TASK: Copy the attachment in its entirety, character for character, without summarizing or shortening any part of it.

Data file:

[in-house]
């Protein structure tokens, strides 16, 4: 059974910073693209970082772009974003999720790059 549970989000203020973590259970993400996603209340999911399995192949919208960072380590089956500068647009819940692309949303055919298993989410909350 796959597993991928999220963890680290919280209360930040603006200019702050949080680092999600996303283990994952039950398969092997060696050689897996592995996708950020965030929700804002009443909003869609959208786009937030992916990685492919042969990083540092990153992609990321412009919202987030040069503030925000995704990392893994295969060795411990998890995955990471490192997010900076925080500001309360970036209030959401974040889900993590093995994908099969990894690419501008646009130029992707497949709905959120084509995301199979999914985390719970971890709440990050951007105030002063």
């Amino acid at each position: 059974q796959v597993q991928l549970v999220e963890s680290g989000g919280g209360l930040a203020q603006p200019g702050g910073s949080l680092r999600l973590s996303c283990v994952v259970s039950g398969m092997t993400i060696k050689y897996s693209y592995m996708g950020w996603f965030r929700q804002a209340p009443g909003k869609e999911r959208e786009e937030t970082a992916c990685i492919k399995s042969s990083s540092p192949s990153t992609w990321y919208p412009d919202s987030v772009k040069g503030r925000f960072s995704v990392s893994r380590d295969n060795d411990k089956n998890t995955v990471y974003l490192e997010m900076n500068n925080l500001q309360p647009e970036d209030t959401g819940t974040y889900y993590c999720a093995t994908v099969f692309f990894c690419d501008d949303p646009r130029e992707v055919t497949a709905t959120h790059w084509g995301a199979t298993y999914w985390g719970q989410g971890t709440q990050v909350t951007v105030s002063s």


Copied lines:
[in-house]
């Protein structure tokens, strides 16, 4: 059974910073693209970082772009974003999720790059 549970989000203020973590259970993400996603209340999911399995192949919208960072380590089956500068647009819940692309949303055919298993989410909350 796959597993991928999220963890680290919280209360930040603006200019702050949080680092999600996303283990994952039950398969092997060696050689897996592995996708950020965030929700804002009443909003869609959208786009937030992916990685492919042969990083540092990153992609990321412009919202987030040069503030925000995704990392893994295969060795411990998890995955990471490192997010900076925080500001309360970036209030959401974040889900993590093995994908099969990894690419501008646009130029992707497949709905959120084509995301199979999914985390719970971890709440990050951007105030002063």
């Amino acid at each position: 059974q796959v597993q991928l549970v999220e963890s680290g989000g919280g209360l930040a203020q603006p200019g702050g910073s949080l680092r999600l973590s996303c283990v994952v259970s039950g398969m092997t993400i060696k050689y897996s693209y592995m996708g950020w996603f965030r929700q804002a209340p009443g909003k869609e999911r959208e786009e937030t970082a992916c990685i492919k399995s042969s990083s540092p192949s990153t992609w990321y919208p412009d919202s987030v772009k040069g503030r925000f960072s995704v990392s893994r380590d295969n060795d411990k089956n998890t995955v990471y974003l490192e997010m900076n500068n925080l500001q309360p647009e970036d209030t959401g819940t974040y889900y993590c999720a093995t994908v099969f692309f990894c690419d501008d949303p646009r130029e992707v055919t497949a709905t959120h790059w084509g995301a199979t298993y999914w985390g719970q989410g971890t709440q990050v909350t951007v105030s002063s």